The Cyprus Securities and Exchange Commission (CySEC) has just announced that it is getting a significant boost to its legal powers. Under a new law which is governing the Cypriot regulator’s structure, powers, and responsibilities, the watchdog is finally getting a boost to its ability to supervise the country’s financial sector.
According to the law, which was amended in April 2019, the CySEC’s structure, responsibilities, powers, and organization are undergoing significant reform. The new legislation increases the CySEC’s powers to enable it to better meet its responsibilities and obligations as a financial supervisory authority.
Thanks to the new legislation, significant weaknesses are getting to be addressed. Certain limitations the persons and companies under investigation to refuse to provide the CySEC with information that would constitute correspondence or communication.
Since the adoption of the new legislation, this provision is essentially eliminated. The CySEC now has the ability to collect all the required information, enabling it to conduct audits and investigations. Almost all the information requested by the regulator when it conducts audits and investigations constitutes correspondence or a form of communication.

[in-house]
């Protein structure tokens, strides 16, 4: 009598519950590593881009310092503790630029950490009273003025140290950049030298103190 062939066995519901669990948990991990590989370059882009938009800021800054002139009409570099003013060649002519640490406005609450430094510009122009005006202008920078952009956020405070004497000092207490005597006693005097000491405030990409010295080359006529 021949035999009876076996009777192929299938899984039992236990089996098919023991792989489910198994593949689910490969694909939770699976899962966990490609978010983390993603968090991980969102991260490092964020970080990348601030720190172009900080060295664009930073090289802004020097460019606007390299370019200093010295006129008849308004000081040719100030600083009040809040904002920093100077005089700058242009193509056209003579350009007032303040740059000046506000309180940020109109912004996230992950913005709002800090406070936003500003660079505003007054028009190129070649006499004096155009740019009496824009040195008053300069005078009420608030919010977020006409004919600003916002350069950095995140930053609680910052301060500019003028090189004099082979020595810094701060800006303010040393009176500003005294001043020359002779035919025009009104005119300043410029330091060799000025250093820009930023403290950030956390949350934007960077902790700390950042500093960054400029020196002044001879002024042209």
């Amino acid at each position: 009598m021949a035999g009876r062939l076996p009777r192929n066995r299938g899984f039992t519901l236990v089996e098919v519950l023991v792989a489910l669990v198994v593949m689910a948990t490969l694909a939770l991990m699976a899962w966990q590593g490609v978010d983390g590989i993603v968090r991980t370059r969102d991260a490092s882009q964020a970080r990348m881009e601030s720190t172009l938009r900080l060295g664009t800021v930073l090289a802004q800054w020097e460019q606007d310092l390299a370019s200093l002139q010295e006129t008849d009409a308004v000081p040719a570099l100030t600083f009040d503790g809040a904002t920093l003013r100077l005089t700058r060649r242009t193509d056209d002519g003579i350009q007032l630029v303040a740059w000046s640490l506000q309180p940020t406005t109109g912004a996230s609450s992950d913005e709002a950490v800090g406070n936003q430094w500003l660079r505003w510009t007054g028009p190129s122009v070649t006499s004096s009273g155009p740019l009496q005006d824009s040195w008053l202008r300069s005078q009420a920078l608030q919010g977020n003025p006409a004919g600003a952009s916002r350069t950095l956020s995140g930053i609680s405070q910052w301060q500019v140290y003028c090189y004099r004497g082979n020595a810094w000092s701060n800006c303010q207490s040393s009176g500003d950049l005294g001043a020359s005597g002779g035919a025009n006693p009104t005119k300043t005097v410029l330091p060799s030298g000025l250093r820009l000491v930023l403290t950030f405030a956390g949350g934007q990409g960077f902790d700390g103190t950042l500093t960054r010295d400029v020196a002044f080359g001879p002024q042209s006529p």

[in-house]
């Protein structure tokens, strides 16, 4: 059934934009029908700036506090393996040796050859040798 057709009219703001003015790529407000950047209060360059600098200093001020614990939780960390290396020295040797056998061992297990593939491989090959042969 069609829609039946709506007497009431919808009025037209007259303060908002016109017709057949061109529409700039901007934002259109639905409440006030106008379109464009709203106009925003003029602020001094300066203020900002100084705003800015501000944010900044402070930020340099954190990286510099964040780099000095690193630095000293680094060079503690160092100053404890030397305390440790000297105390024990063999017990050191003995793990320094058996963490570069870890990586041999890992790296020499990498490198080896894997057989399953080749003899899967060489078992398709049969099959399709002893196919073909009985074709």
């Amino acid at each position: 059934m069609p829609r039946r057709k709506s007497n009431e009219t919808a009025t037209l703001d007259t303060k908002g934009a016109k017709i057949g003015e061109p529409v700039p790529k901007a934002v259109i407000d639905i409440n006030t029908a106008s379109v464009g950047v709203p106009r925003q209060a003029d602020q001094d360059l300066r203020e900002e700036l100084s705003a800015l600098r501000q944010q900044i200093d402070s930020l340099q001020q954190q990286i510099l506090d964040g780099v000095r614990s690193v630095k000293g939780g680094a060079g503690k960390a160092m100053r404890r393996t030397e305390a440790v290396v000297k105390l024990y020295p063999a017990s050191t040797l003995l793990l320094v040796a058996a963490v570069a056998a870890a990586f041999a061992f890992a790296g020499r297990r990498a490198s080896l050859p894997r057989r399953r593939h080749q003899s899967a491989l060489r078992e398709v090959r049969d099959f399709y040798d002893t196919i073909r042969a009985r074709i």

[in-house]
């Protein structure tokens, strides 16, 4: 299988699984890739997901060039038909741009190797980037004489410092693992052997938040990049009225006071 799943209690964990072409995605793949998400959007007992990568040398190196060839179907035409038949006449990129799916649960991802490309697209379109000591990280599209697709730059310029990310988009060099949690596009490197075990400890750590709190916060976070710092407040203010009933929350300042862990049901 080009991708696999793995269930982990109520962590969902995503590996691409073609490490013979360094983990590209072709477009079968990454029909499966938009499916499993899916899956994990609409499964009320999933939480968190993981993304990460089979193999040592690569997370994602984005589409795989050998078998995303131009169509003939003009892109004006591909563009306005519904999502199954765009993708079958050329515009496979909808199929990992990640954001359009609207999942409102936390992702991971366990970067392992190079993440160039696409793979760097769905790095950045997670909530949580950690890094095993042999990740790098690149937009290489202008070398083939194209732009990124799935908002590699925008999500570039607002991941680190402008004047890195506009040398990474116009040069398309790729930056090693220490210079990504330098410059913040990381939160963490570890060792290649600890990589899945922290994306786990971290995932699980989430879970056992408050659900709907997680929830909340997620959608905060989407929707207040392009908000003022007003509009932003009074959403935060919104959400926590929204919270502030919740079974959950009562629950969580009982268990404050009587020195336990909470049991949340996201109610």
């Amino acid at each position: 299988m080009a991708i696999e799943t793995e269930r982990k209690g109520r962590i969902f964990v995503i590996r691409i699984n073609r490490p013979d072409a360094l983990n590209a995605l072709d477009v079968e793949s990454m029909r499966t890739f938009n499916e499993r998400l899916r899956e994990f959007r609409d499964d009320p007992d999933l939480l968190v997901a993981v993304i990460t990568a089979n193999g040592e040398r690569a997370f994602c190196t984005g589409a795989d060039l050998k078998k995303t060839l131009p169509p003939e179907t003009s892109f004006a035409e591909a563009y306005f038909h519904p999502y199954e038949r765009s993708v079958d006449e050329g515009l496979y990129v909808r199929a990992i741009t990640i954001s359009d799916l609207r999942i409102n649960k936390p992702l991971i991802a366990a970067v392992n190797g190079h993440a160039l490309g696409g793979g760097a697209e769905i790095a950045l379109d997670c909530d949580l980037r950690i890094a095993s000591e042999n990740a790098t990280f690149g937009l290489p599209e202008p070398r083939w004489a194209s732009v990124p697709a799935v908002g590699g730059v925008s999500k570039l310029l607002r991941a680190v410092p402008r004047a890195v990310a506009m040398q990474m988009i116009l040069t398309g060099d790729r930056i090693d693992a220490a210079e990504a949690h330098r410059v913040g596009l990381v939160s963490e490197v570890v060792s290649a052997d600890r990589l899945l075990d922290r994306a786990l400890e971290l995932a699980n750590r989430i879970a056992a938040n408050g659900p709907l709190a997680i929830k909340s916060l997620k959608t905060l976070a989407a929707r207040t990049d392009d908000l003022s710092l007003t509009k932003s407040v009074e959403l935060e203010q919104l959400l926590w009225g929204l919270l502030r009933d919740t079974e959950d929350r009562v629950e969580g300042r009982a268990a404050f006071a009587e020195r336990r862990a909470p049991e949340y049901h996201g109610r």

According to a communique published by the Cypriot regulator in Greek, the new legislation explicitly states that the obligation to provide information includes a mandate to demand from brokers any written information, including meetings with any legal person, as well as information stored on corporate and personal computers.
Everything You Need to Know to Profit from the DeFi HypeGo to article >>
Brokers will be required on demand to produce, disclose, and submit the information that the regulator necessitates in its investigations.
In the event of any legal person’s refusal to comply with a notice of inspection or if the legal person displays, furnish or misrepresents the requested records, books, accounts, other documents, data or information, the CySEC shall have the power to impose an administrative fine on the entity.
In the event of denial of access to information, files, books, accounts, and other documents and data stored on computers, the CySEC may immediately seize relevant information, files, accounts, other documents, and data, as well as digital data storage and transfered media.
Together with the CySEC’s commitment to materially increase the number of staff it has, the new legal status quo is likely to lead to a significant clean up of the brokerage industry on the island.
While today, the ESMA poured cold water on the Cypriot regulator’s proposal for tiered leverage by discouraging the Polish KNF, the change to the powers of the Cypriot regulator on local turf is likely to materially affect the conduct of some regulated firms.